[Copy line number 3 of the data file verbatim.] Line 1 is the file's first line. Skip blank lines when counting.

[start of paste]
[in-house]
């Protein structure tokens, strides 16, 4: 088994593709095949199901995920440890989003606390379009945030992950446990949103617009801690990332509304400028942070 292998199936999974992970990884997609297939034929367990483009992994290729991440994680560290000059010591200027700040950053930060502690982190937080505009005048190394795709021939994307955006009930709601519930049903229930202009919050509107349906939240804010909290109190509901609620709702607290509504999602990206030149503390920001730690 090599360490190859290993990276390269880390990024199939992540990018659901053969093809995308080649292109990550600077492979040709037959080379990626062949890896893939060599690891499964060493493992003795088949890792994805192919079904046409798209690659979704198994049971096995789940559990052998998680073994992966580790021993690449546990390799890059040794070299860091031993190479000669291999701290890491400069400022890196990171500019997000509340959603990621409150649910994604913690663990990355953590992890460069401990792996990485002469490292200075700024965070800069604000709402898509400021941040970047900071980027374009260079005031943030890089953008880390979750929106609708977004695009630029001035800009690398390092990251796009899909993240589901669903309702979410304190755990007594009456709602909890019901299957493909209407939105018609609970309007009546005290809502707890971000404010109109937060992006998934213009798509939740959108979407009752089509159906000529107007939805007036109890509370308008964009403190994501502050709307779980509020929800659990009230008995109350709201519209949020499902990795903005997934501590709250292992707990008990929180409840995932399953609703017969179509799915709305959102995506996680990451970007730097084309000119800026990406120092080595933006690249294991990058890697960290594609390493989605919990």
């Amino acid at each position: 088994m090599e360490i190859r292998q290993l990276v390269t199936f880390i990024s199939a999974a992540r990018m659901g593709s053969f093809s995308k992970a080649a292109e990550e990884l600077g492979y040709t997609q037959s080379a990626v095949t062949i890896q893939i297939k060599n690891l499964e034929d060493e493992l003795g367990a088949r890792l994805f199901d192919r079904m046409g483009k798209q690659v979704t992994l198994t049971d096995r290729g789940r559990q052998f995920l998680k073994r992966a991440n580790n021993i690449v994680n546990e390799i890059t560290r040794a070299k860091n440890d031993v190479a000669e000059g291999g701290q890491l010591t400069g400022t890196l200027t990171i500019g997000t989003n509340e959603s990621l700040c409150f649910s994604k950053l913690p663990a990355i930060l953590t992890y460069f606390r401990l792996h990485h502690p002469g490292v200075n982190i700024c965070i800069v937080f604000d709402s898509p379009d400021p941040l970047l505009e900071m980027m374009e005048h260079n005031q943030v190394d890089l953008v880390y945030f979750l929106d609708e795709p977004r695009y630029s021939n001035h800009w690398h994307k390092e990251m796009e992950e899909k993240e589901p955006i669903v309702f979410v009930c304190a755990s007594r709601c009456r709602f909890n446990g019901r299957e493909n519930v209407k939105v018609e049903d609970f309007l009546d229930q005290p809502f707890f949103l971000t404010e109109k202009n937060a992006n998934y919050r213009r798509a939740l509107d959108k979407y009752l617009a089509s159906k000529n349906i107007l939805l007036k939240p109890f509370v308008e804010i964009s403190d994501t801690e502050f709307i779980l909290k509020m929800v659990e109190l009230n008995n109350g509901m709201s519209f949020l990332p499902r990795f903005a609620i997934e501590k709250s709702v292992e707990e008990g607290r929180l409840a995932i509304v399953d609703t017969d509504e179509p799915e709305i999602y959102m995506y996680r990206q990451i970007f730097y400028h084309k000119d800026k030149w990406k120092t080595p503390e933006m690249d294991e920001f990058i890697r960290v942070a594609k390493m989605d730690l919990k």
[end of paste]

């Amino acid at each position: 088994m090599e360490i190859r292998q290993l990276v390269t199936f880390i990024s199939a999974a992540r990018m659901g593709s053969f093809s995308k992970a080649a292109e990550e990884l600077g492979y040709t997609q037959s080379a990626v095949t062949i890896q893939i297939k060599n690891l499964e034929d060493e493992l003795g367990a088949r890792l994805f199901d192919r079904m046409g483009k798209q690659v979704t992994l198994t049971d096995r290729g789940r559990q052998f995920l998680k073994r992966a991440n580790n021993i690449v994680n546990e390799i890059t560290r040794a070299k860091n440890d031993v190479a000669e000059g291999g701290q890491l010591t400069g400022t890196l200027t990171i500019g997000t989003n509340e959603s990621l700040c409150f649910s994604k950053l913690p663990a990355i930060l953590t992890y460069f606390r401990l792996h990485h502690p002469g490292v200075n982190i700024c965070i800069v937080f604000d709402s898509p379009d400021p941040l970047l505009e900071m980027m374009e005048h260079n005031q943030v190394d890089l953008v880390y945030f979750l929106d609708e795709p977004r695009y630029s021939n001035h800009w690398h994307k390092e990251m796009e992950e899909k993240e589901p955006i669903v309702f979410v009930c304190a755990s007594r709601c009456r709602f909890n446990g019901r299957e493909n519930v209407k939105v018609e049903d609970f309007l009546d229930q005290p809502f707890f949103l971000t404010e109109k202009n937060a992006n998934y919050r213009r798509a939740l509107d959108k979407y009752l617009a089509s159906k000529n349906i107007l939805l007036k939240p109890f509370v308008e804010i964009s403190d994501t801690e502050f709307i779980l909290k509020m929800v659990e109190l009230n008995n109350g509901m709201s519209f949020l990332p499902r990795f903005a609620i997934e501590k709250s709702v292992e707990e008990g607290r929180l409840a995932i509304v399953d609703t017969d509504e179509p799915e709305i999602y959102m995506y996680r990206q990451i970007f730097y400028h084309k000119d800026k030149w990406k120092t080595p503390e933006m690249d294991e920001f990058i890697r960290v942070a594609k390493m989605d730690l919990k």